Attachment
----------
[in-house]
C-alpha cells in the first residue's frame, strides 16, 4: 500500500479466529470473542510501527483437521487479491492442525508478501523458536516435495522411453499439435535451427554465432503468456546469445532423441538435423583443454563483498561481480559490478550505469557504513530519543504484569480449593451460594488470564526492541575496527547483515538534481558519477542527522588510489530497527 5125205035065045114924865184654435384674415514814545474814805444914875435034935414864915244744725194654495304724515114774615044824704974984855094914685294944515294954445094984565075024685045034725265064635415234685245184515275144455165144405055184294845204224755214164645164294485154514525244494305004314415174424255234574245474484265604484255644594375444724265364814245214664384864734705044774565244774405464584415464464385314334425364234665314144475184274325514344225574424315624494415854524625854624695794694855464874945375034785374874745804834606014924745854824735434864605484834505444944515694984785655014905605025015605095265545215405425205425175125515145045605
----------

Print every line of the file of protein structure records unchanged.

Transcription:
[in-house]
C-alpha cells in the first residue's frame, strides 16, 4: 500500500479466529470473542510501527483437521487479491492442525508478501523458536516435495522411453499439435535451427554465432503468456546469445532423441538435423583443454563483498561481480559490478550505469557504513530519543504484569480449593451460594488470564526492541575496527547483515538534481558519477542527522588510489530497527 5125205035065045114924865184654435384674415514814545474814805444914875435034935414864915244744725194654495304724515114774615044824704974984855094914685294944515294954445094984565075024685045034725265064635415234685245184515275144455165144405055184294845204224755214164645164294485154514525244494305004314415174424255234574245474484265604484255644594375444724265364814245214664384864734705044774565244774405464584415464464385314334425364234665314144475184274325514344225574424315624494415854524625854624695794694855464874945375034785374874745804834606014924745854824735434864605484834505444944515694984785655014905605025015605095265545215405425205425175125515145045605